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RESEARCH
LIBRARY AND ARCHIVES
OF JEWISH THEATER


Oxford Centre for Hebrew and Jewish Studies
The European Science Foundation, Strasbourg
Medieval and Modern Languages Faculty, Oxford University

INTERNATIONAL ACADEMIC WORKSHOP
ON YIDDISH DRAMA, THEATRE, AND PERFORMING ARTS
29 June - 2 July 1999

 

 

SCIENTIFIC REPORT
by Joel Berkowitz

Introduction

A landmark event in Jewish Studies took place at the Oxford Centre for Hebrew and Jewish Studies from 28 June to 2 July 1999: the first conference devoted to the study of the international Yiddish theatre, made possible by a substantial grant from the European Science Foundation. Over those four days, thirty-one participants in the International Workshop on Yiddish Theatre, Drama, and the Performing Arts delivered papers from a broad range of perspectives, including theatre history, cultural studies, musicology, dramatic analysis, folklore, legal history, and eyewitness accounts.

The workshop participants, from eight different countries and three continents, included many internationally acclaimed figures in the study and performance of Yiddish theatre. The keynote address was delivered by Professor Nahma Sandrow (New York), author of the seminal study _Vagabond Stars_, translator of the recent anthology _God, Man, and Devil_, and award-winning adaptor of Yiddish theatre material. Celebrated performers Raphael Goldwasser (Strasbourg), Lea Shlanger (Israel), Shifra Lerer (New York), and Bernard Mendelovitch (London) entertained the audience with songs, monologues, and scenes from the Yiddish theatre. The papers concluded with a special address by Mr Joseph Schein (Paris), world-renowned theatre scholar and author of _Around the Moscow Yiddish Theatre_. Mr Schein, speaking from memory without referring to notes, held the audience spellbound with his firsthand reflections on the Moscow State Yiddish Theatre's legendary productions of _The Travels of Benjamin III_, _King Lear_, and _Tevye the Dairyman_.

The participants, including many seasoned veterans, seemed to agree that the papers delivered at the Workshop were of a consistently high quality. Virtually all of the presenters--and the performers as well--attended every session, and given the unprecedented nature of the event and its specific focus, every panel generated considerable discussion that tended to spill over into the breaks between sessions and long after each day's events ended.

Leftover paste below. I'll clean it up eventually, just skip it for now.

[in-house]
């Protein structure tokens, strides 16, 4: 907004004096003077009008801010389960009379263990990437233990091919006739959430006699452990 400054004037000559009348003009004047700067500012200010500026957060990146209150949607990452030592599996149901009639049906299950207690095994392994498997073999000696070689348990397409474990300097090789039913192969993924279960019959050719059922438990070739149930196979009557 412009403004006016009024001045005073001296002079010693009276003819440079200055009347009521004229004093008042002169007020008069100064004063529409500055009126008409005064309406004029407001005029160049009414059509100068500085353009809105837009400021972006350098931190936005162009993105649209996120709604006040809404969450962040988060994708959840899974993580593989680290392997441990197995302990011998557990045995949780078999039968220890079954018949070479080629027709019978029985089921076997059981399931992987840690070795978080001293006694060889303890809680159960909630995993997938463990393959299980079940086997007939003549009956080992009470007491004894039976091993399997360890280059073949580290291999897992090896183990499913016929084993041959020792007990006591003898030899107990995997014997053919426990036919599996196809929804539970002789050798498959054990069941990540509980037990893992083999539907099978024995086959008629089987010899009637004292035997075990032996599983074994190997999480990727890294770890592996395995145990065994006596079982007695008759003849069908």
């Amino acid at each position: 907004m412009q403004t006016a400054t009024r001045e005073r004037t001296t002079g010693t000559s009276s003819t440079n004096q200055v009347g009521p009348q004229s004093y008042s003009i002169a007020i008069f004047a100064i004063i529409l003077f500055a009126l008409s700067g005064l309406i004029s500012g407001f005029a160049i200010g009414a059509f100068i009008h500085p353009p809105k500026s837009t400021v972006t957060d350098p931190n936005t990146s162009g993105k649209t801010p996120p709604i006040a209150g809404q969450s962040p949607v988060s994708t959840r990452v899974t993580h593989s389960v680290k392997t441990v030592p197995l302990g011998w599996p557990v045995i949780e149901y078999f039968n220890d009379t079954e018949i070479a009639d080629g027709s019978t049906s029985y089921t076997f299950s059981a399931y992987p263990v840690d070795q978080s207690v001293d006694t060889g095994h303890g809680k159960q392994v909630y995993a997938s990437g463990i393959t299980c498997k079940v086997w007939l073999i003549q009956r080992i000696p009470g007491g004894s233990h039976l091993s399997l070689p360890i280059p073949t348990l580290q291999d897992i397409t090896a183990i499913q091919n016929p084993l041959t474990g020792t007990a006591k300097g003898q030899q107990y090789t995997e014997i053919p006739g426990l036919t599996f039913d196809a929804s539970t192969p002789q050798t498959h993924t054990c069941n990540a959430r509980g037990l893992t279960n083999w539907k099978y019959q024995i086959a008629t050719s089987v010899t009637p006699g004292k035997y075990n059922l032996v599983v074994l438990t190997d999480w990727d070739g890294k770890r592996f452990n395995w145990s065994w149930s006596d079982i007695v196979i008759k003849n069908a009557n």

Scientific content of the event

Regardless of the content of individual presentations, one theme consistently asserted itself: the questioning, and at times a critical re-evaluation, of much of our received knowledge of the Yiddish theatre and its repertoire. Examples abound, of which we cite just a few of the highlights:

Assessment of the results

The presentations surveyed in section (1) offered a great deal of new information about the study of Yiddish theatre that will undoubtedly have lasting implications for scholars in the field. Collectively, the sessions demonstrated that the Yiddish theatrical repertoire is broader and more diverse than generally believed, more widespread geographically, and more intertwined with politics, social forces, and aesthetic sensibilities of any given time and place.

Of course, the ideas laid out in this Workshop represent only the beginning: what we believe will pave the way to a new generation of Yiddish theatre scholarship. In his Opening Address to the Workshop participants, Dr Berkowitz outlined several areas requiring further attention by scholars, teachers, and performers of Yiddish theatre. Many of those attending eagerly took up his call for a formal discussion of such issues in a round-table discussion that constituted the last session of the symposium. That discussion led to the creation of a new research network, the Yiddish Theatre Forum. The Forum, which will expand to include other theatre scholars worldwide, intends to carry on an ongoing internet discussion of research issues concerning the Yiddish theatre, hold a biennial conference, and enhance the visibility and quality of Yiddish theatre studies in academic organisations such as the Modern Language Association, the Association for Jewish Studies, and the European Association for Jewish Studies. A volume of conference proceedings is being planned.


Published in The Mendele Review: Yiddish Literature and Language, Vol. 03.019, December 28, 1999